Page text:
kind of spray lubricant that they went at it with. None of it actually got inside,
was actually doing anything, it was just wearing away at the plastic. We can do better than this, we’re gonna put the bronze
bushing in there instead of this, so then we don’t have
to lubricate it as much, it’s gonna be borderline self lubricating, so this will be a thing of the past. This was great 50 years ago,
we can do better than this now, we’ll see, hopefully it will go together just as easily as well. So, now that we’ve got everything off the opposite end at the transmission, we can actually slide this shaft out here, and you kinda have to
rotate it a little bit, and it pulls nice and cleanly. And we can kinda give it a look, it’s actually fairly lightweight, so it’s not effecting the shift too much, it’s got a decent amount
of stiffness to it. But we’re gonna have to clean up kinda everything on both ends, so from this end removing
all this old grease, and then greasing it properly
all the way to the other end where we’re gonna have to
clean off all of this rust, make sure we’ve got a good seal that we can put our new
billet shift piece into. So, we do need to clean up
most of the rust off of this, fortunately it’s basically surface rust. You could use just a small
die grinder or anything with a real light sandpaper on it, personally, I don’t like
pulling out the power tools just to do a small job like this, I just use red scotch bright, or even the green if I’m
feeling less aggressive. And this will clean it up, it’ll get it smooth enough for us to work, we really don’t have to take off that much in order for it to work. As much as I’m aware, scotch
bright pads, all of these, they just kinda go by the color, is the grid that you’re working with. So, it doesn’t necessarily
equate to a fine sandpaper. Red is the one I prefer,
it does leave marks on the finished surface when
you’re done working with it, green is a little bit finer, that’s going to leave less marks on it. Usually, if you’re working with green, it’s typically paintable right after. I’m just gonna be greasing something and shoving it right
back underneath the car, this will make quicker work of it than working with a green scotch bright. And that’s actually gonna
be smooth enough for us, since we’re going to be
greasing it and putting in the bronze bushing, which
should go in about this far. So, we’ve got the end of the support tube all cleaned up and ready to
accept our bronze bushing. We’re gonna set it on there
and then we’re just gonna lightly tap it in with a hammer, ’cause it’s just a little
too tight to hand fit. Lightly snug it in so it’s right even. So, as we’re getting
ready to drill the holes to secure this bronze bushing, what I always recommend
is to use a center punch like this one, and it will
allow you to set the hole that your drill bit is
going to be starting into. So, something like that, you
can see it started right there, we’ll give it another
tap just to make sure. And we can set our
drill bit right into it. So what I’m doing here is I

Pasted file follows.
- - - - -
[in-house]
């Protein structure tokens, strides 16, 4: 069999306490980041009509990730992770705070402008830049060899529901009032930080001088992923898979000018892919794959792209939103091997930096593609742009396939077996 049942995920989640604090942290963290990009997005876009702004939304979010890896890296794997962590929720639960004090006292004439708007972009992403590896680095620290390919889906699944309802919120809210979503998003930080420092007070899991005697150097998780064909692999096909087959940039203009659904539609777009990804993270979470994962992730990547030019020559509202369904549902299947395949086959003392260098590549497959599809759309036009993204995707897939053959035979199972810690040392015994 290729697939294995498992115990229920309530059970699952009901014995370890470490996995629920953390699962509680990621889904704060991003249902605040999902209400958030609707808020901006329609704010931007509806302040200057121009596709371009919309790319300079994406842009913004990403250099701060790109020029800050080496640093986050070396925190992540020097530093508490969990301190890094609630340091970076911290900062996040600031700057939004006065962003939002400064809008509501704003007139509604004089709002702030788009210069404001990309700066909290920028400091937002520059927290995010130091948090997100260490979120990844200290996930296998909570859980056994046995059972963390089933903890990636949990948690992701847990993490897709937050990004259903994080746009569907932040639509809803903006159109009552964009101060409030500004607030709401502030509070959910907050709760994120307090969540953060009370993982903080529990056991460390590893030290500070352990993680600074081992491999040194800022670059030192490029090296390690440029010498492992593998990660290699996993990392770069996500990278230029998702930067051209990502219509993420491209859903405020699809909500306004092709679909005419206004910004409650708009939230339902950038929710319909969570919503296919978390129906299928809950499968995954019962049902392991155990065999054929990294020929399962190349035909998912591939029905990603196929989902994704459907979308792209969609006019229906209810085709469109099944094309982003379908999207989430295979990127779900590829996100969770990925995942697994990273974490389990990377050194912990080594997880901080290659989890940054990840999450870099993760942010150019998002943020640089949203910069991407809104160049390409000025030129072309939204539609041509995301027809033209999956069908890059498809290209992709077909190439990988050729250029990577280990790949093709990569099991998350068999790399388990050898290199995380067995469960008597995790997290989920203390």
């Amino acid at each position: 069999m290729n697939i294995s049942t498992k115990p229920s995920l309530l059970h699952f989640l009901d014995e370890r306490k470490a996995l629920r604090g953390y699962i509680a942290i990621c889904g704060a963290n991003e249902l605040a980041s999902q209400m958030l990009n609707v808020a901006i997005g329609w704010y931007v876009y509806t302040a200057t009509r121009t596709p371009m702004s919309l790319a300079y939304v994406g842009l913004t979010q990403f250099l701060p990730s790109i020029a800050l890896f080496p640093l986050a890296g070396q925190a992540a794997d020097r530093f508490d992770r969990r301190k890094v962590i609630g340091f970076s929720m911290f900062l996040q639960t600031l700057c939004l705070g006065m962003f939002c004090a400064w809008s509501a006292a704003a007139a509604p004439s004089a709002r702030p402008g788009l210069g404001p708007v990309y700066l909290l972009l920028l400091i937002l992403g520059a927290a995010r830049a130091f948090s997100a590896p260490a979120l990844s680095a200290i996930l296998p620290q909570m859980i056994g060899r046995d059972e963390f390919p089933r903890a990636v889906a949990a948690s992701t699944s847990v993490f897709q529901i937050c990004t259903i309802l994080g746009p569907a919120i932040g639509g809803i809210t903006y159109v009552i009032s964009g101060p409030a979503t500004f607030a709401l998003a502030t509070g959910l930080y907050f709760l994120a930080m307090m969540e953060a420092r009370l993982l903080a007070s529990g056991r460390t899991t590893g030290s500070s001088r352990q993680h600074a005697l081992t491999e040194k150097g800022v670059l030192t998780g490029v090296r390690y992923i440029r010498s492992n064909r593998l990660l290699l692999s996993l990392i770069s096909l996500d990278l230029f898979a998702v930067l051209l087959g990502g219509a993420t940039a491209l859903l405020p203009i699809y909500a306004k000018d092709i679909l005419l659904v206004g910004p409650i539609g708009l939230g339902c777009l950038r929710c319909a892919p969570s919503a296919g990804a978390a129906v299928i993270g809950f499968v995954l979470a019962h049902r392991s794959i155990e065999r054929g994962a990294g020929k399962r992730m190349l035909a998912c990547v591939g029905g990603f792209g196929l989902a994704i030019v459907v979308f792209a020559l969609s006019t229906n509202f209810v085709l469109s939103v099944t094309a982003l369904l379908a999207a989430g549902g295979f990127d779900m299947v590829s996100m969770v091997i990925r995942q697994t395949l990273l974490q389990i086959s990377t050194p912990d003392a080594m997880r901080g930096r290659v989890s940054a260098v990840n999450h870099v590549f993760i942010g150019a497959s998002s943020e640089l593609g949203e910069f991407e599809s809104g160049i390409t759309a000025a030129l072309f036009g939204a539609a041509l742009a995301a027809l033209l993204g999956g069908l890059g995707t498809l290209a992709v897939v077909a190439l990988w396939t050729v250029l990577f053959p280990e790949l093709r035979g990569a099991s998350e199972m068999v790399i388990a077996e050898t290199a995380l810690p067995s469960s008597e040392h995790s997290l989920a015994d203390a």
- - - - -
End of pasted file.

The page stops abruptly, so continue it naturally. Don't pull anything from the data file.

am using a self tapping screw to establish threads
in this outer housing, and what that’s gonna do is
allow us to put in a bolt that will allow to hold that
bronze bushing in place. We don’t have to go very far with it, and back it right back out, and it will establish some
threads in that outer housing. So, now that we’ve got
our threads established, we’ve got this much shorter screw, and then also a tooth washer
to help keep it in place, and we’re gonna start that
one in its home with those new threads that we just made
with the self tapping screw. Hopefully it’ll start
nice and easy for us, there it is, and tighten
that down just a little bit. With any luck it’ll be
just the right length, which it looks like it’s
just a little bit long, so we’re gonna have to file
off the end of each screw just a little bit once
we get them in there. Now I’m filing off the ends of each thread just to make sure that
there’s no interference there. I’m having to be fairly careful, because the bronze of that bushing is actually a lot softer than the screws, so I’m having to make sure I’m pretty well only touching the screws
while I’m doing this. It’s okay to take off a
little bit of the bronze, but I wanna make sure and
leave as much of it as I can so that the shifter still has a
nice, round piece to ride in. So, we’ve got the bronze bushing installed in the transmission end of
this shifter support housing. We’re gonna test fit and make sure that we did take enough
off of those screws that everything will rotate cleanly, then we’re gonna move
over to the other end, make sure we can get
everything set up there so we can get this back in the car. And it looks like that
will work perfectly, allows nice, so that is
the gate, side to side, and then it also allows the front to back, let’s see, there it is. Front to back and side to side. So, we’re here on the
shifter end rather than the transmission end that
we had just finished up. We’ve got our bronze bushing
here, and when we look at it, slipping it in, you can see
it falls right into place, so we need to recess it
five sixteenths of an inch inside just to make sure we
have plenty of clearance, and so we’ll drill the holes, the three holes that we
need around the exterior, and then hold this in with
those self tapping screws. What I’m doing on this end
is I’m trying to evenly space the three bolts that are